SmartDrive DWI: Driving With Intelligence is a refresher for Teen Drivers and Passengers

SmartDrive DWI: Driving With Intelligence is focused for High School Seniors and Juniors – though all students can benefit from this information.   There are two periods each year when this program is most effective.

In the months of November and December and the approach of both the holidays and significant changes in driving conditions on the horizon, SmartDrive DWI brings back into focus driving skills and driving situation awareness that these still inexperienced drivers likely have not retained since they left Driver Education programs.

Come spring in March and April, SmartDrive DWI shifts to emphasize the dangers of driver impairment from alcohol, drugs, drowsiness and distraction – bring back into focus driver and passenger responsibility in the midst of Prom, Graduation and end-of-year concerns facing High School Seniors and Juniors.

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Aggressive Driving is: Speeding, Running Lights and Signs, Tailgating, Improper Passing, Lane Weaving

Recent and real world statistics and engaging visuals

DWI: Driving With Intelligence reviews The BIG 5 of dangers to Teens on our roadways – Aggression, Impairment, Distraction, Speeding and Seatbelt use.  Empahsis is placed on Impaired Driving in all forms – Drunk, Drugged, Drowsy and Distacted Driving.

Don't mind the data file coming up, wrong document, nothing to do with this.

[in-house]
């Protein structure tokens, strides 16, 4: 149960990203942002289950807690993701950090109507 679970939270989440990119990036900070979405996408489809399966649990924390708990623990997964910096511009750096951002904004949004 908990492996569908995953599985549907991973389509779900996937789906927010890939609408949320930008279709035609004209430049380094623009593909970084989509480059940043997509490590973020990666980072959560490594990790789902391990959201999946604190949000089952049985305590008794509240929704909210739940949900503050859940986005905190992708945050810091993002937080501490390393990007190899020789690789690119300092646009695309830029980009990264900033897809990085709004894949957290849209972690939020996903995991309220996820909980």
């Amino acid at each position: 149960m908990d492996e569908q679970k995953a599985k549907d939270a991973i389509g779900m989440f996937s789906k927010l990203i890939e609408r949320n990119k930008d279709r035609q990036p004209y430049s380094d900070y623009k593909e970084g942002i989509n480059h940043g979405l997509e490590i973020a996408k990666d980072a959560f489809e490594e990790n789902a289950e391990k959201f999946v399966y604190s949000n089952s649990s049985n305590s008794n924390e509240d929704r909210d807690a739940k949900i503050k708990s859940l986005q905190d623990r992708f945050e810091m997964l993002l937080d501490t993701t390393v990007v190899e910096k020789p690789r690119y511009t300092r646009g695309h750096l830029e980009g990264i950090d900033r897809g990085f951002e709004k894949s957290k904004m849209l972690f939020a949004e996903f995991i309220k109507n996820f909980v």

The “Distraction is Impairment” message is focused on making teens aware of behaviors they might not otherwise consider as a Distraction.
Making “boring” data is relevant is key to ensuring student recognition of the dangers tehy may encounter each time they get behind the wheel or simply go along for the ride.
The program encourages audience participation throughout – engagement always proves more memorable than a droning lecture.

Law Enforcement Insight

If at all possible, a local law enforcement officer, often a school resource officer, closes the program to directly share with the students what is involved in a traffic stop – with the reinforcement that roadside stops are not to regarded as hostile encounters, but an attempt to insure the safety of the driver and passengers in the vehicle.  If time permits, a pair of student “volunteers” (over age 18) join the officer on stage for a breif demonstration of roadside sobriety physical tests that reengages the audience.  The officer will typically close with a personal account of one of their worst duties, having to make a family notification following the death or serious injury of a teen in a motor vehicle crash.

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Call SmartDrive at 888.553.6543 or send email to to make arrangement for a SmartDrive Presentation for your group.